A typical company structure consists of three significant stakeholders having distinct and well-defined roles; These are the shareholders , directors, and the employees of the company. At the time of starting a limited company, only shareholders and the first directors have to play a role as the promoter of the company. The shareholders are the owners of the company. They shall be entitled to share in the profits of the company at the ratio of their shareholding. In contrast, the directors shall be responsible for the day to day management of the company and compliance.
You must have come across the term Promoter or Promoters, as a startup, you should have a good understanding of the terms used regarding a company and its significance. The promoter(s) is the person or group of persons who conceive the idea of forming a company, decide about the business activities which the startup shall be taking up, and determine the investment which is required as capital given the estimation of the working capital of the company and expenses towards assets, plant, and machinery.
The Indian Companies Act, 2013 defines the term Promoter (Section 2(69) to mean and include a person who controls the affairs of the company directly or indirectly, or the Board of Directors of the company is accustomed to act on the instructions of such persons. The persons holding designation as director or shareholder or both are considered as the promoter. The term promoter also includes a person named a promoter in the prospectus of the company or in the annual return of the company as reported under section 92.
More than two people own the corporations except in the case of a one-person company where only one person owns the company. In the case of a private limited company, the minimum number of shareholders is two, and the maximum number can be up to 200. However, for a limited company, the minimum is seven, and there is no limit on the maximum numbers of its shareholders. When a company is incorporated for the first time then before the incorporation, they are known as subscribers of the Memorandum of Association and Articles of Association. They always remain as a part of the MOA and AOA even if they part away from the company. In a company form of organization, the shareholding plays a vital role, and the dividend is determined based on shareholding % in the company. For our discussion, wherever we are mentioning “share”, we mean equity share capital
The shareholders are the most powerful body in the company and in general controls the composition of the Board of Directors of the company. The decisions by the shareholders are taken by passing resolutions in the shareholder’s meeting. Though most of the company decisions can be taken in the shareholders meeting by majority vote, However, there are critical decisions that can be made by the approval of the 3/4th majority of the shareholder. Voting rights are a direct reflection of % shareholding.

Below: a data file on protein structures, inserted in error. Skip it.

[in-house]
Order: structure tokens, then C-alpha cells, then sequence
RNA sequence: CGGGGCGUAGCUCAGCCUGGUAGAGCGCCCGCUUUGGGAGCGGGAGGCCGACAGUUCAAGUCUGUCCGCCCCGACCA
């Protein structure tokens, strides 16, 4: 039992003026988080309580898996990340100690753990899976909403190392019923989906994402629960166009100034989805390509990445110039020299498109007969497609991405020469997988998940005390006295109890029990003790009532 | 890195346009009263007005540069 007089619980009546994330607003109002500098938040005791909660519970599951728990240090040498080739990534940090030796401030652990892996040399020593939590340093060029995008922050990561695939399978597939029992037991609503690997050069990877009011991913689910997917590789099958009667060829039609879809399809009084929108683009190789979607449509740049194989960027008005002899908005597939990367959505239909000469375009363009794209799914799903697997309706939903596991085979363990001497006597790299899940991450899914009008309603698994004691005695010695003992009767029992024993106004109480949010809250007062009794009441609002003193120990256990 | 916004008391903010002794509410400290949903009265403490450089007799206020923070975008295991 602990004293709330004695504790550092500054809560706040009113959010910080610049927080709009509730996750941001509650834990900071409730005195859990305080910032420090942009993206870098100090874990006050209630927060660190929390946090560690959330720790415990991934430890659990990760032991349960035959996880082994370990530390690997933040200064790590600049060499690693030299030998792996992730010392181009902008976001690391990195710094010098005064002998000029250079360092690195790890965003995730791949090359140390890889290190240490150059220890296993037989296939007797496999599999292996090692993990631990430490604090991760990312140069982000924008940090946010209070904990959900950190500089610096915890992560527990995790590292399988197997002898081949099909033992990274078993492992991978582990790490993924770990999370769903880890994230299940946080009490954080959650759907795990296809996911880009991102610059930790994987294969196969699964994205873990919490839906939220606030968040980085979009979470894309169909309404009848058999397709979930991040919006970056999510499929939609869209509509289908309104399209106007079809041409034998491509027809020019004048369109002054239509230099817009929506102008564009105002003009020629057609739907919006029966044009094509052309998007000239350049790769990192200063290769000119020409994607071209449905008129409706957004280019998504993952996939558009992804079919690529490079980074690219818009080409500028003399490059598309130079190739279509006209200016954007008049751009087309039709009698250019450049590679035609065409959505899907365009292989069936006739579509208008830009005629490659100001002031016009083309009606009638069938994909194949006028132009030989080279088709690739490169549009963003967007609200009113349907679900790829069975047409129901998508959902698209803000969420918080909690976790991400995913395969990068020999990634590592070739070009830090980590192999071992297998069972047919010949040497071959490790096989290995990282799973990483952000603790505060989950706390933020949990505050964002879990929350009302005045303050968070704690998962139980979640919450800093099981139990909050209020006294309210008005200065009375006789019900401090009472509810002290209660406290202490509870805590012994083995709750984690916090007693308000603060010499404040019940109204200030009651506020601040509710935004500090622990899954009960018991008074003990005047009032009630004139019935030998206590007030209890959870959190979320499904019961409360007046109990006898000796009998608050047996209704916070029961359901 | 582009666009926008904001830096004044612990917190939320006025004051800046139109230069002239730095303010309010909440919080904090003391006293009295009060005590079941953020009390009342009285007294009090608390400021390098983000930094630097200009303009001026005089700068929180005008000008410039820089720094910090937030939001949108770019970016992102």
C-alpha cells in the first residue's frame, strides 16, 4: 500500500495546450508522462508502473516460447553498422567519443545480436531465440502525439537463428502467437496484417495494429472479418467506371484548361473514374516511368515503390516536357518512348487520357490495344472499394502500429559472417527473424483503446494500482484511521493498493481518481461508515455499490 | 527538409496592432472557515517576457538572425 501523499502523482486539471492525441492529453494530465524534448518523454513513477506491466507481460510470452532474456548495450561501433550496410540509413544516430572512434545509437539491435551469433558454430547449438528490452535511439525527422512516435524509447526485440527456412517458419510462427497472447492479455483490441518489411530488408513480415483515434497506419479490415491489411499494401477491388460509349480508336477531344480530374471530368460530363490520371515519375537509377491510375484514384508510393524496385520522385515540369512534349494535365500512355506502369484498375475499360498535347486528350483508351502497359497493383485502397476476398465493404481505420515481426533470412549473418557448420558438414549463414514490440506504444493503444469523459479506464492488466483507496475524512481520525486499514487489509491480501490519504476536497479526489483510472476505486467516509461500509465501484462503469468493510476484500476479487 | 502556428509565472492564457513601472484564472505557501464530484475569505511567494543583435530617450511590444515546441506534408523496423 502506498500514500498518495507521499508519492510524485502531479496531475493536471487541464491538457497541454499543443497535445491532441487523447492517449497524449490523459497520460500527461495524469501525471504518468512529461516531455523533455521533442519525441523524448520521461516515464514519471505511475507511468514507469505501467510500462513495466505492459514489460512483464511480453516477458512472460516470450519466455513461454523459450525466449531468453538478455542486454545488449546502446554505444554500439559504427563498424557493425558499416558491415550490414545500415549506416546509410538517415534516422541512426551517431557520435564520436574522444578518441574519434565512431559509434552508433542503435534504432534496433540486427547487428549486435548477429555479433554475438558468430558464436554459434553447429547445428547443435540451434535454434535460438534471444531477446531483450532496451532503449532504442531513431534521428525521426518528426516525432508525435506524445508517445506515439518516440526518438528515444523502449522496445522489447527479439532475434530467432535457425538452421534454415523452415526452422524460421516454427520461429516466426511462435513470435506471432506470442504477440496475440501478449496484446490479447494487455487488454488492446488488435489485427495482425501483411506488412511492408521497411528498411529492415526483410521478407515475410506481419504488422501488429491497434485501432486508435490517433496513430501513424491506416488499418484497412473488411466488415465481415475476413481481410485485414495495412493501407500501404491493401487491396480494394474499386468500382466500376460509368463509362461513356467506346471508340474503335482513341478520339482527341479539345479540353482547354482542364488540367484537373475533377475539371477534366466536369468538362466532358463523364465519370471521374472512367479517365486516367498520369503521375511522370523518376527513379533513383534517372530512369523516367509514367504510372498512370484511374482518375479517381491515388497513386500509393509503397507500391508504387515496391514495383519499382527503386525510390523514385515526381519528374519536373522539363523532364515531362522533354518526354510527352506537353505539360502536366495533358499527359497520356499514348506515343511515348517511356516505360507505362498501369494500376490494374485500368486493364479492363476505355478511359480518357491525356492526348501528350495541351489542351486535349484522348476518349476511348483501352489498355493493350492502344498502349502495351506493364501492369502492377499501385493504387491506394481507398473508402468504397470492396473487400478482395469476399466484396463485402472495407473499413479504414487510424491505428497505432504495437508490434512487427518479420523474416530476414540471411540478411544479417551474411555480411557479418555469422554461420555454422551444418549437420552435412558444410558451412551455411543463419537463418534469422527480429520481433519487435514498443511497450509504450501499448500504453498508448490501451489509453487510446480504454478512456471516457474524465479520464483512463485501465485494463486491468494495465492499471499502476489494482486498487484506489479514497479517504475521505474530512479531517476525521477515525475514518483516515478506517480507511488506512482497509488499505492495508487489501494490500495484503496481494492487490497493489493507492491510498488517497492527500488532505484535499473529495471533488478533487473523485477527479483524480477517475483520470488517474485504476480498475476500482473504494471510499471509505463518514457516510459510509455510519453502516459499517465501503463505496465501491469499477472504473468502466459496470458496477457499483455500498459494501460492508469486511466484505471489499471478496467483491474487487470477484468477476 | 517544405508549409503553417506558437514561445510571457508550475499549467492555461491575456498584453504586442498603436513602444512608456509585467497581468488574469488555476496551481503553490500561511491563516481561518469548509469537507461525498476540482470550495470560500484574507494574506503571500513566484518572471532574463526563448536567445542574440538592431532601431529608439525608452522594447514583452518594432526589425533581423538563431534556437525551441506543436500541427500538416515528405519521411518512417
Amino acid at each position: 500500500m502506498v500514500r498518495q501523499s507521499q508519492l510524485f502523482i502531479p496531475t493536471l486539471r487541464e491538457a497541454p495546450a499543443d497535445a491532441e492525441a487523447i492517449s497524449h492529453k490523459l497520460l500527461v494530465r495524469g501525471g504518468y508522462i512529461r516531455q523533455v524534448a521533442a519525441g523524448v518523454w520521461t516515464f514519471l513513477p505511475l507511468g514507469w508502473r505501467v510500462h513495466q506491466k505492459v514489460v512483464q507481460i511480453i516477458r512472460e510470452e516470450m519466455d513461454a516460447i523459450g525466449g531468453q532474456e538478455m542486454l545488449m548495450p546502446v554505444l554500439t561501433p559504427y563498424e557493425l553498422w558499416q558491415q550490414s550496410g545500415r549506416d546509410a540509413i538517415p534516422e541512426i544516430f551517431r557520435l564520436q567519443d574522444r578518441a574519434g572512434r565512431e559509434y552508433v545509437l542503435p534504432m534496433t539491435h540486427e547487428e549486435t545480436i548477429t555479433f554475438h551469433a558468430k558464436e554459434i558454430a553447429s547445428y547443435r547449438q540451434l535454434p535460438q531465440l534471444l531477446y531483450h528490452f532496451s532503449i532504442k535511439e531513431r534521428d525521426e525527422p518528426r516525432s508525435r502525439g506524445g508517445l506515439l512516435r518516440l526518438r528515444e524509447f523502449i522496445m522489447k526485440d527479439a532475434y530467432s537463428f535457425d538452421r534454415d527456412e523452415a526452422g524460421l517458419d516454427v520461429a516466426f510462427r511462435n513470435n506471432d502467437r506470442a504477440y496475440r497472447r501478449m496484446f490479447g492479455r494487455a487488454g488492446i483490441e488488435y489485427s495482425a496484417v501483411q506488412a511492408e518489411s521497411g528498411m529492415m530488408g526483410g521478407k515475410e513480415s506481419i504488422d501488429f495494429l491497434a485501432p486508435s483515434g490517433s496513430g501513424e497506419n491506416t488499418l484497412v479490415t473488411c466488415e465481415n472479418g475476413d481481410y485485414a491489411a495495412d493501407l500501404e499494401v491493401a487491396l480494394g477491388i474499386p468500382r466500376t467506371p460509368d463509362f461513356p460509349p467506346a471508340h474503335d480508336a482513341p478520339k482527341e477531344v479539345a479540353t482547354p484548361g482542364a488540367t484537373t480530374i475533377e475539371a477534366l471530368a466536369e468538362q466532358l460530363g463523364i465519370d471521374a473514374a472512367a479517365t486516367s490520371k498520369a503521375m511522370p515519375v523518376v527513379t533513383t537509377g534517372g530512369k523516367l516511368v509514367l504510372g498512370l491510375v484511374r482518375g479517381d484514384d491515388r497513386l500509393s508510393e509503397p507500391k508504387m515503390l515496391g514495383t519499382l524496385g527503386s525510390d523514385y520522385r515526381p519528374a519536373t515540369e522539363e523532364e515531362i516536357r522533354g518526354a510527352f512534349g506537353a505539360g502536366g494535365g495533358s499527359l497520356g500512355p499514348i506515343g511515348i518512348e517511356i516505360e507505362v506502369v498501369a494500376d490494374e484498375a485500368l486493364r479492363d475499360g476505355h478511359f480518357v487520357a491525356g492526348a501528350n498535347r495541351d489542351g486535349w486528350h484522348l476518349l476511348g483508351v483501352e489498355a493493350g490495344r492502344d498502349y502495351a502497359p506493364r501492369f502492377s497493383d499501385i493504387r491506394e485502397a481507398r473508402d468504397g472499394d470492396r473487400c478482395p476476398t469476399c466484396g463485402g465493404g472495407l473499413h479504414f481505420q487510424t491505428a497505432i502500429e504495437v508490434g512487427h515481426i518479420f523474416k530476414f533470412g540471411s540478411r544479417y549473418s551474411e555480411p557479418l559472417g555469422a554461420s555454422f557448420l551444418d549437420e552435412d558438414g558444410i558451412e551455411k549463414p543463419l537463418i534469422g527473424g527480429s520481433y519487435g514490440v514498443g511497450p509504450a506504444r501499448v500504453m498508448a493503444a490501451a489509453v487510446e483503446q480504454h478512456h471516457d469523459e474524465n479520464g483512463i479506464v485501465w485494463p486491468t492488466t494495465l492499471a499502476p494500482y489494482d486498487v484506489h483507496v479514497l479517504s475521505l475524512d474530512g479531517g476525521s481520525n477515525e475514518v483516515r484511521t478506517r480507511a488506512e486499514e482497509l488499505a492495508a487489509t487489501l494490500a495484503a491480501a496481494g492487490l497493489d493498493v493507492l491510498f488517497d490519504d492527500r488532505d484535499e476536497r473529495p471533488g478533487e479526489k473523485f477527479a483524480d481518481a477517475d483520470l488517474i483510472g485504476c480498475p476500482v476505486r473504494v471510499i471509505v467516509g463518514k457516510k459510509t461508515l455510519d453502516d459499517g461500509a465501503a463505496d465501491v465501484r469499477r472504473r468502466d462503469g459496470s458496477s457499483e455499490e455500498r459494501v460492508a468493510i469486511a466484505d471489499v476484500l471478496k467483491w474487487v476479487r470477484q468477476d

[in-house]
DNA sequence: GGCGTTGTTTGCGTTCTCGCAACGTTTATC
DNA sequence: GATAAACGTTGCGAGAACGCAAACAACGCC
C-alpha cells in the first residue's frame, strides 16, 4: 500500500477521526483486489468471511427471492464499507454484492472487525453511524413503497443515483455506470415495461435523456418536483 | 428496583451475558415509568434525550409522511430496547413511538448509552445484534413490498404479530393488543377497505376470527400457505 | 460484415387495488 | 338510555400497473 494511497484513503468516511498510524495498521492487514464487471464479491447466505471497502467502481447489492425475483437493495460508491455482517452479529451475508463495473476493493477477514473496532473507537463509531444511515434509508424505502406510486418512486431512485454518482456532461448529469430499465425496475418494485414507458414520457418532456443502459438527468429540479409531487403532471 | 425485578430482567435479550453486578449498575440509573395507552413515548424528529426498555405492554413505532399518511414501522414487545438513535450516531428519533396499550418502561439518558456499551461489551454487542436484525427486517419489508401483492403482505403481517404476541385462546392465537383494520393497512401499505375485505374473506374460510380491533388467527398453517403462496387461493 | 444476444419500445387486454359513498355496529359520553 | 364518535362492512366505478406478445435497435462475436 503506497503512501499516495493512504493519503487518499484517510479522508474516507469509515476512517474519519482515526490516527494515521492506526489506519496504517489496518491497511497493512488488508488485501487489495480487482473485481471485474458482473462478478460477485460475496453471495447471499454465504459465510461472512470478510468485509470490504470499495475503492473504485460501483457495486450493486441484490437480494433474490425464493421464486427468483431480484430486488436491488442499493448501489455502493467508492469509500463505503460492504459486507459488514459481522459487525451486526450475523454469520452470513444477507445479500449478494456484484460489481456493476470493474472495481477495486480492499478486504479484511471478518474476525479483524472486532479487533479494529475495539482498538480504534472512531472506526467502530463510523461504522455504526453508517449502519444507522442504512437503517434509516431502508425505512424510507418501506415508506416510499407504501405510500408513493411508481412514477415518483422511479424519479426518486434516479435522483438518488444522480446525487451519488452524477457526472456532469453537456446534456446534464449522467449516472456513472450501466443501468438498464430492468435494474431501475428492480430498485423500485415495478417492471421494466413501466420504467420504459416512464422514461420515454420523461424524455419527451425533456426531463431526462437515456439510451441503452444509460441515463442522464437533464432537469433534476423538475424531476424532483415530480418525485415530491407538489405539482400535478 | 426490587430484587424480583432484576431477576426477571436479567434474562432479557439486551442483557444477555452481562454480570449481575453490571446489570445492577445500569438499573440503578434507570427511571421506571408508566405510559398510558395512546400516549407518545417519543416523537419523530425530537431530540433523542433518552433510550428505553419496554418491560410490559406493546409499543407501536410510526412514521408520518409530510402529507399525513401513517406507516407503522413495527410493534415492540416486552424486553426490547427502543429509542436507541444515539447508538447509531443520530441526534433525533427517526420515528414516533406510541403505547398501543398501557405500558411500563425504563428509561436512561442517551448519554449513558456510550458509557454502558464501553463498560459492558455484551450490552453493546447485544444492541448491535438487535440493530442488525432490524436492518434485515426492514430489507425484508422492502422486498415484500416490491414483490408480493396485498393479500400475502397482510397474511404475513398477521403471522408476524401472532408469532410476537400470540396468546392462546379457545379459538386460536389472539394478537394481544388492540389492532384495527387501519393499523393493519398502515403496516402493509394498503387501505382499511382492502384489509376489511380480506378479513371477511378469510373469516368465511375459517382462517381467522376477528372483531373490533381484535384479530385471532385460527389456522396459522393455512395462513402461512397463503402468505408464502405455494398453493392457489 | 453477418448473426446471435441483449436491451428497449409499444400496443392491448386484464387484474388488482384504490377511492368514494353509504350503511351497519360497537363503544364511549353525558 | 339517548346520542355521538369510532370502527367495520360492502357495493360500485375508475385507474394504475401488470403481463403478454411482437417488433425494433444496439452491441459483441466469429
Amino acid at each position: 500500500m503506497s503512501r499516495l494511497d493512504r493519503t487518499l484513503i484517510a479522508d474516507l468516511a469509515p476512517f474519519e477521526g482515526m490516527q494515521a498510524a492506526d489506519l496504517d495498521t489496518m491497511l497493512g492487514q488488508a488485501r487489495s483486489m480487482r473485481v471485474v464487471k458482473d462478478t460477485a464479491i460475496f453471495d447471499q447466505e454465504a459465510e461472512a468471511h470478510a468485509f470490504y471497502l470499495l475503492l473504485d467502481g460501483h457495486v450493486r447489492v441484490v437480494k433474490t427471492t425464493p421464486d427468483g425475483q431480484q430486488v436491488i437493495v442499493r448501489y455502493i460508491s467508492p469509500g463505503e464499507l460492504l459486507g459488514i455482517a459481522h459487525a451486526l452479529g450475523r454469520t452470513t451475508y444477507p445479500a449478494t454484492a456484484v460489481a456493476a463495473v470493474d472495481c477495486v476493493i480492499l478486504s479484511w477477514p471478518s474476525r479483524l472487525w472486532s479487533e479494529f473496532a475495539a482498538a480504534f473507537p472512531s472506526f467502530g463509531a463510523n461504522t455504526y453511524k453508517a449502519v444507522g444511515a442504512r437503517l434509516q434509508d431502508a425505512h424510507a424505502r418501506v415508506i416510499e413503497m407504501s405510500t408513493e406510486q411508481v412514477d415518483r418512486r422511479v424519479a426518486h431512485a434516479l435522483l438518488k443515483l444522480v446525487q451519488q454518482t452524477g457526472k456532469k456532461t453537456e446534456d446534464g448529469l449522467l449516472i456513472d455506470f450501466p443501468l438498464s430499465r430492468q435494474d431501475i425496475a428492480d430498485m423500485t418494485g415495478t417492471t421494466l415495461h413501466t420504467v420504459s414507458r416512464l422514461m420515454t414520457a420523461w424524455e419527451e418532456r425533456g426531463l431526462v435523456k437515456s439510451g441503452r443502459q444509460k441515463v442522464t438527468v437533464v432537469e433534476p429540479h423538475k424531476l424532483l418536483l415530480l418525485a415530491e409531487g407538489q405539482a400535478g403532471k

Every year a company is under a legal obligation to call and hold an annual general meeting (In abbreviation it is also called AGM). The AGM is a statutory meeting of the shareholders which is mandatory under law, and the shareholders have to take at least these four decisions
When we say consider and approve, it also means the power to disapprove. The AGM can even be adjourned if the agendas of the meeting remain unfinished. It is pertinent to mention here that all decisions/resolution of the shareholders is recorded in the minutes of the meeting of the shareholders. The resolutions requiring approval of the 3/4th majority of shareholders are reported to ROC by filing a copy of the resolution in form MGT-14.
As already explained, there is a clear cut distinction in the roles and responsibilities of various stakeholders, while the shareholders are mainly tasked to arrange the investment or capital of the company and give vision and direction for the company including making major policy decisions. The directors, on the other hand, have the responsibility of implementing the policies of the company and maximize the wealth of the shareholders or investors. In today’s regulations laid economy, the directors are also responsible for compliance with all the laws as applicable to the company.
The shareholders appoint the first directors of the company by naming them as the First Directors of the company in the AOA. The directors hold office until the satisfaction of the shareholders, & they can be removed with a simple majority vote in the shareholder’s meeting. Until the day a person holds the office of the director, he is liable to the regulations & their compliance.
For the smooth functioning of the company, the directors take a day to day decisions in a meeting of the director, which is also known as the Board of Directors of a Company. The decisions of the board of directors are taken on a simple majority, and every person has one vote. The designation of a director is of Duty and Care and being a compliance management company; we consider each director to be responsible for compliance.